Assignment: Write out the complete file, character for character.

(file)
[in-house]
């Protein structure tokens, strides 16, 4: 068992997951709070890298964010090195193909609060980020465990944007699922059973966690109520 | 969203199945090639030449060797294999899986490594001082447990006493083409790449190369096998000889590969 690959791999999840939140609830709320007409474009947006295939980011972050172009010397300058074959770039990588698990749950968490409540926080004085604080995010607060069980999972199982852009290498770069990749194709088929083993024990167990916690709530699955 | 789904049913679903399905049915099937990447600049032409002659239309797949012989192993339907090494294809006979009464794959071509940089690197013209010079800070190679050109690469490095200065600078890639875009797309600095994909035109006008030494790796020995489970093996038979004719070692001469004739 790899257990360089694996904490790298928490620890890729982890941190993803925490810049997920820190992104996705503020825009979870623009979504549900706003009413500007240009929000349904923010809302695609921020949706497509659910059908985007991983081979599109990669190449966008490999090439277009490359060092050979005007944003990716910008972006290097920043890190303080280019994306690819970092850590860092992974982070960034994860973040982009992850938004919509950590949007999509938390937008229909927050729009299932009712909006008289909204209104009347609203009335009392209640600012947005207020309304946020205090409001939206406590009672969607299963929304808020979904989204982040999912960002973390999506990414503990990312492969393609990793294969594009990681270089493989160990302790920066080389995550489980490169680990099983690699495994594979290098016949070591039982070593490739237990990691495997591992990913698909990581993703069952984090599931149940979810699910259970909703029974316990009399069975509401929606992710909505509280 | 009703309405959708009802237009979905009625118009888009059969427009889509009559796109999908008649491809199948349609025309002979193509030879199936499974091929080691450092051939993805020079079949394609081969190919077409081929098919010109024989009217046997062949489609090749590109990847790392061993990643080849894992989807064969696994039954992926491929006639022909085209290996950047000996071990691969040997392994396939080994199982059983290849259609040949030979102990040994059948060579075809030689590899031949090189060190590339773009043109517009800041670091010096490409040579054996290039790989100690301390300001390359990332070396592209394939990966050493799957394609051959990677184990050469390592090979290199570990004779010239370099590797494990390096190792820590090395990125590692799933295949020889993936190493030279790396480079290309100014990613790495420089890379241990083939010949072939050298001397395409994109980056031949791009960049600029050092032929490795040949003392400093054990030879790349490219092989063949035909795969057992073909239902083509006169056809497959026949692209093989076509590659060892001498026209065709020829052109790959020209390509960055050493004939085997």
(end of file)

[in-house]
């Protein structure tokens, strides 16, 4: 068992997951709070890298964010090195193909609060980020465990944007699922059973966690109520 | 969203199945090639030449060797294999899986490594001082447990006493083409790449190369096998000889590969 690959791999999840939140609830709320007409474009947006295939980011972050172009010397300058074959770039990588698990749950968490409540926080004085604080995010607060069980999972199982852009290498770069990749194709088929083993024990167990916690709530699955 | 789904049913679903399905049915099937990447600049032409002659239309797949012989192993339907090494294809006979009464794959071509940089690197013209010079800070190679050109690469490095200065600078890639875009797309600095994909035109006008030494790796020995489970093996038979004719070692001469004739 790899257990360089694996904490790298928490620890890729982890941190993803925490810049997920820190992104996705503020825009979870623009979504549900706003009413500007240009929000349904923010809302695609921020949706497509659910059908985007991983081979599109990669190449966008490999090439277009490359060092050979005007944003990716910008972006290097920043890190303080280019994306690819970092850590860092992974982070960034994860973040982009992850938004919509950590949007999509938390937008229909927050729009299932009712909006008289909204209104009347609203009335009392209640600012947005207020309304946020205090409001939206406590009672969607299963929304808020979904989204982040999912960002973390999506990414503990990312492969393609990793294969594009990681270089493989160990302790920066080389995550489980490169680990099983690699495994594979290098016949070591039982070593490739237990990691495997591992990913698909990581993703069952984090599931149940979810699910259970909703029974316990009399069975509401929606992710909505509280 | 009703309405959708009802237009979905009625118009888009059969427009889509009559796109999908008649491809199948349609025309002979193509030879199936499974091929080691450092051939993805020079079949394609081969190919077409081929098919010109024989009217046997062949489609090749590109990847790392061993990643080849894992989807064969696994039954992926491929006639022909085209290996950047000996071990691969040997392994396939080994199982059983290849259609040949030979102990040994059948060579075809030689590899031949090189060190590339773009043109517009800041670091010096490409040579054996290039790989100690301390300001390359990332070396592209394939990966050493799957394609051959990677184990050469390592090979290199570990004779010239370099590797494990390096190792820590090395990125590692799933295949020889993936190493030279790396480079290309100014990613790495420089890379241990083939010949072939050298001397395409994109980056031949791009960049600029050092032929490795040949003392400093054990030879790349490219092989063949035909795969057992073909239902083509006169056809497959026949692209093989076509590659060892001498026209065709020829052109790959020209390509960055050493004939085997």